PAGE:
11 April 2005
After nearly two years of pushing off talk of space-based anti-missile systems, the Pentagon’s Missile Defense Agency (MDA) says it is open to experimenting with
“Emerging threats round the world indicate the need for developing a space-based layer” of defensive systems, U.S. Air Force Lt. Gen. Henry “Trey” Obering, the MDA director, said April 11 at the 3rd Annual Missile Defense Conference in Washington.
The agency would like to “maintain options for a space-based test bed” and begin experiments by fiscal year 2007, which begins in October 2006, he said. Such a test bed would be used to determine if viable anti-missile systems based in space can be developed, he said.
In the 2004 and 2005 budget requests, the MDA played down the role of space-based systems, and retired Lt. Gen. Ronald Kadish, the agency’s former director, said in interviews that he preferred to focus on land- and sea-based systems before turning attention to the more challenging satellite-based systems.
Asked if space-based interceptors could become a part of the MDA’s Ballistic Missile Defense System, Obering said, “I don’t know, but I’m willing to experiment … there is a lot of attraction to space-based interceptors.”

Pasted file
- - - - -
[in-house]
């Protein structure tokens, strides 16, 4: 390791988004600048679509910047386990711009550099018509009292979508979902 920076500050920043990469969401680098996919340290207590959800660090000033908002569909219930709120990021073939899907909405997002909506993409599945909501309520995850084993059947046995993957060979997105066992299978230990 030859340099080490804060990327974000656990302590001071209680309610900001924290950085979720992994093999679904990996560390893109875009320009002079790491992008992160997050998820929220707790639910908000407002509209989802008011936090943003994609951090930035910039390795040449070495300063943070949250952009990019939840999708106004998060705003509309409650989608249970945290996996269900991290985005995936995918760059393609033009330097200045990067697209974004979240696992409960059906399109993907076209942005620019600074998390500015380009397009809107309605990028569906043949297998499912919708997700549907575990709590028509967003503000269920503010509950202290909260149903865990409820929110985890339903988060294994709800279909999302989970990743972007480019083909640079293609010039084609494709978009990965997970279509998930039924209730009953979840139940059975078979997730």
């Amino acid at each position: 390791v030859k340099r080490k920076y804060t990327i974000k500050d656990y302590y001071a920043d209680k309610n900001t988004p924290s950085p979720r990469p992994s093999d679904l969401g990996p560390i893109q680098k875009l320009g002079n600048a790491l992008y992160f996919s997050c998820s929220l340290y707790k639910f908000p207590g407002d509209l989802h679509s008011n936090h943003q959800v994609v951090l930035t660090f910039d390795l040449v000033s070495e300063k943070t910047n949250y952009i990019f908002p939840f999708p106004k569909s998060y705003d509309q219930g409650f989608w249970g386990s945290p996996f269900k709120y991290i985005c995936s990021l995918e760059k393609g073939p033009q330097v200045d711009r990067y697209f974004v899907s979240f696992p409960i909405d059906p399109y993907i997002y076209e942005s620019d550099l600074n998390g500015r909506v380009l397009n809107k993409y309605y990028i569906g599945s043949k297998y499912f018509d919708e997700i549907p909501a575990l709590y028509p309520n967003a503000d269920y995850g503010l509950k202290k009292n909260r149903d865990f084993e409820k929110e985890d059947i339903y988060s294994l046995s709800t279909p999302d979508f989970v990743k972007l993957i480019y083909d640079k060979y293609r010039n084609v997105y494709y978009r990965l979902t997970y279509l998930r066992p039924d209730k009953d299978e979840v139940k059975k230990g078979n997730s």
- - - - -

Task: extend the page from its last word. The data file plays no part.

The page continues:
But starting experiments on space-based systems — which were first proposed as part of President Ronald Reagan’s expansive missile defense ideas in the early 1980s — is fraught with “a lot of emotionalism and religious argument” associated with weaponizing space, Obering said.
If and when the agency asks Congress for money to carry out such experiments, it will lead to a fierce debate, said Hugh Brady, a staff member on the House Armed Services committee advising Democratic lawmakers.
“It’s a redline issue for Democrats,” Brady said during a panel discussion at the April 11 conference.
Lawmakers also are keen to see the MDA carry out realistic tests of anti-missile systems that Congress has already funded, Brady said.
Though the Ground-based Midcourse Missile Defense system — the centerpiece of the Bush administration’s anti-missile programs — has failed in three consecutive tests in the last two years, Obering said the agency had demonstrated progress during that time. He pointed to deployment of ground-based interceptors in Alaska and California and the efforts to get the system ready for operation and the commissioning of Aegis-class ships armed with interceptors and missile tracking radar as successes.
“We get caught up in looking at ourselves and criticizing,” Obering said. “But two and a half years ago, we had nothing. We had empty silos in Alaska and no ships marked out. … We have made absolutely tremendous progress since then.